FIG. 3 shows cartridge 10 which represents a class of microfluidic devices that are operated in conjunction with an external radio power source 40. Cartridge 10 shown is capable of performing a combined blood cell analysis and blood chemistry analysis. The functions of this cartridge are described in detail in U.S. patent application Ser. No. 09/080,691, entitled Liquid Analysis Cartridge, which is hereby incorporated by reference in its entirety.Cartridge 10 contains windows 30 andvalve interfaces 32 as shown in FIG. 2. Cartridge 10 also contains a microelectronic chip 22, which can perform a variety of functions such as identifying the cartridge, provide calibration information to a readout device that can be coupled to cartridge 10. In addition, cartridge 10 also comprises a power antenna 42 that provides receives radio energy from an external transmitter 40 and converts this energy into electrical energy for operating electrical devices on cartridge 10.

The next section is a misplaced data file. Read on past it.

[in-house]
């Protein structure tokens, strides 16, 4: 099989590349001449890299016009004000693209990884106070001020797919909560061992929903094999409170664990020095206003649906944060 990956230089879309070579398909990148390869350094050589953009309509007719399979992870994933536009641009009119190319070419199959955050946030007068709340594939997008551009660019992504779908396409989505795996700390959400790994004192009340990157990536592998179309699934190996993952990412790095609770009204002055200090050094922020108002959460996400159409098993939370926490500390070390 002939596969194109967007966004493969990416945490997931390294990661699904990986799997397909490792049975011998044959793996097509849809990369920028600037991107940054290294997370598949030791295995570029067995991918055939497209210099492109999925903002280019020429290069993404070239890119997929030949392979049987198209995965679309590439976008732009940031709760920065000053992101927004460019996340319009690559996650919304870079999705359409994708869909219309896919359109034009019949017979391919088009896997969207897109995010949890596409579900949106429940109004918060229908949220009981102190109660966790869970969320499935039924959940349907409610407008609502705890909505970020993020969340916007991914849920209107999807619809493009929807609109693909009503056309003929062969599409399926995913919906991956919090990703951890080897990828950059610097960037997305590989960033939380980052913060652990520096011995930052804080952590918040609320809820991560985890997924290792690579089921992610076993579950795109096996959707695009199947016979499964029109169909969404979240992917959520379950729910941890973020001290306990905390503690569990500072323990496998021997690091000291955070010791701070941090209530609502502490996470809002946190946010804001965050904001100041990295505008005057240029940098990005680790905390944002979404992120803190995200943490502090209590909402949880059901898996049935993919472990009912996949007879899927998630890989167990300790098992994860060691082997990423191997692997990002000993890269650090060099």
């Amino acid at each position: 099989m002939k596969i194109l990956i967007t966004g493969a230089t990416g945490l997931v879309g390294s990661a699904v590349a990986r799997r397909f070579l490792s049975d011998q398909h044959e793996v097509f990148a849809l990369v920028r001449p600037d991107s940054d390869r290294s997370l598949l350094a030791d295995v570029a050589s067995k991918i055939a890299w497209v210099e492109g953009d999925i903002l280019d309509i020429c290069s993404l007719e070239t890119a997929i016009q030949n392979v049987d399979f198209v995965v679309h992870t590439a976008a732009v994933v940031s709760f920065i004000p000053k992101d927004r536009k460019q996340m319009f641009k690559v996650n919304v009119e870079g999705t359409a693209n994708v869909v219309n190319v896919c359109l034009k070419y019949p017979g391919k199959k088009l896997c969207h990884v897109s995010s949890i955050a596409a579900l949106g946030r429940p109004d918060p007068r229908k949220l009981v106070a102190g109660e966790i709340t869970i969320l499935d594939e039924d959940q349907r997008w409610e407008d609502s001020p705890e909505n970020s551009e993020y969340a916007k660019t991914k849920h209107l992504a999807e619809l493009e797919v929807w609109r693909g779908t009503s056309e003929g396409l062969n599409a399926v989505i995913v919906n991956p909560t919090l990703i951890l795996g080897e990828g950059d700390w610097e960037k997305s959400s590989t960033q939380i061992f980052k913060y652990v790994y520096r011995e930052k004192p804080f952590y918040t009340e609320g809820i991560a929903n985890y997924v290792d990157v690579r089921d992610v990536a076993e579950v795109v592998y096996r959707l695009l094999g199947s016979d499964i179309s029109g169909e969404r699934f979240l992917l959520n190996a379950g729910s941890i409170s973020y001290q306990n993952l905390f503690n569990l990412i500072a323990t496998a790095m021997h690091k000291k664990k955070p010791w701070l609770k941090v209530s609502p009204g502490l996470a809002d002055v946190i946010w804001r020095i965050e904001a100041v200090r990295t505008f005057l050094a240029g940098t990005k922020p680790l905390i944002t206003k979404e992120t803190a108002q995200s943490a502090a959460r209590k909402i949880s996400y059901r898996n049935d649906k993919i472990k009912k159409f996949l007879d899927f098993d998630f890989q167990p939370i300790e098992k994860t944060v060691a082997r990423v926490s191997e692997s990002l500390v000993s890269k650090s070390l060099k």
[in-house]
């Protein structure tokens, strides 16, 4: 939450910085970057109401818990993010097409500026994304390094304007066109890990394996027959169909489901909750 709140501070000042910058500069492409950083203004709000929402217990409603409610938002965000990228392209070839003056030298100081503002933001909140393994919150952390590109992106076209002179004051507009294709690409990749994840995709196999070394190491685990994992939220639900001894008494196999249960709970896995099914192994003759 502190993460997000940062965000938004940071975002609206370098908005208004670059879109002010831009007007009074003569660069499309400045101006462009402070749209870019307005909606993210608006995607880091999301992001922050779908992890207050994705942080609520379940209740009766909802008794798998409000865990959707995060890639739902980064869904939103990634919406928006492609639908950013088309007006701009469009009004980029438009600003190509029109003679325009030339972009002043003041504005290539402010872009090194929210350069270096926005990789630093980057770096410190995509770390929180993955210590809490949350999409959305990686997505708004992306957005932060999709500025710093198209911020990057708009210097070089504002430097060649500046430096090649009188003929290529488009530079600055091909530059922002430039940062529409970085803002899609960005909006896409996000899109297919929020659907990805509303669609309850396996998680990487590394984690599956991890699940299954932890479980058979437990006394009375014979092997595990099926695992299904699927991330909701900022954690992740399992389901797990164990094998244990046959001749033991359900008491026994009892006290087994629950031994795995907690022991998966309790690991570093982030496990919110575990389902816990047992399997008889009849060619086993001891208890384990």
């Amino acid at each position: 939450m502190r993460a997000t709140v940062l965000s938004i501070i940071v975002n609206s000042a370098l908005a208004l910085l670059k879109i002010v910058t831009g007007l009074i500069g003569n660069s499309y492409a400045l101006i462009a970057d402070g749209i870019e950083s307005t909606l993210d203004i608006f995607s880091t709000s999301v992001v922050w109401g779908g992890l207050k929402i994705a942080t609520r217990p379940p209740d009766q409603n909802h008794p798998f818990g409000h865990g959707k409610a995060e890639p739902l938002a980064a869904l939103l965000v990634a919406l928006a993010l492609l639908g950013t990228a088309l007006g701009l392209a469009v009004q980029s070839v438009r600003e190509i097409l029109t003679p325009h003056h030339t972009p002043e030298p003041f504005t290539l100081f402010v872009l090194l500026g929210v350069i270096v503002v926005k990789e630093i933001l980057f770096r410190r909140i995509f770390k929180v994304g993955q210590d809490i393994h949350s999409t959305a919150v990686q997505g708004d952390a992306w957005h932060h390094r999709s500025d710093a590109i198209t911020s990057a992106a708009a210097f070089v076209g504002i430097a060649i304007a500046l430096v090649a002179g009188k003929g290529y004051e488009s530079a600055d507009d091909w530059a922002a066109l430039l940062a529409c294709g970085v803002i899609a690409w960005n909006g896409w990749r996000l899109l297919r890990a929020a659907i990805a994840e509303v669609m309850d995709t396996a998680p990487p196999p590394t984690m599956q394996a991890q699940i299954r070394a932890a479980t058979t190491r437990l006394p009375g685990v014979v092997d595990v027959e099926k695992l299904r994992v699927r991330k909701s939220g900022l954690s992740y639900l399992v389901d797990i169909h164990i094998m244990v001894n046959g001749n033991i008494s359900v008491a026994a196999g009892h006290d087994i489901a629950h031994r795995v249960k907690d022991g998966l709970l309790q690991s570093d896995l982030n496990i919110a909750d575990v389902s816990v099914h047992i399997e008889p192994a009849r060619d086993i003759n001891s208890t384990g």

The principles of the present invention can be applied to many other types of products. For example, a cartridge containing a microfluidic device as described can be used as science kits, such as a miniature chemical laboratory, for educational purposes. Another use could be as a novelty device that uses fluid flow to visualize specific patterns, such as company logos, names, signatures, and the like on a small plastic card roughly the size of a standard credit card.
 While the invention has been shown and described in terms of several preferred embodiments, it will be understood that this invention is not limited to these particular embodiments and that many changes and modifications may be made without departing from the true spirit and scope of the invention as defined in the appended claims.
FIG. 1 is a plan view of a passive microfluidic device manufactured according to the present invention, comprising a microelectronic chip that can be RF coupled to an external programming device and power source;
FIG. 2 is a plan view depicting an active microfluidic device, representing a hematology cartridge, comprising a microelectronic chip that can be RF coupled to an external programming device and power source; and
FIG. 3 is a plan view depicting an active microfluidic device, representing a hematology cartridge, comprising a microelectronic chip that can be RF coupled to an external programming device and power source, and an antenna designed to couple external radio power, and convert it into electrical power for use in the cartridge.
 1. Field of Invention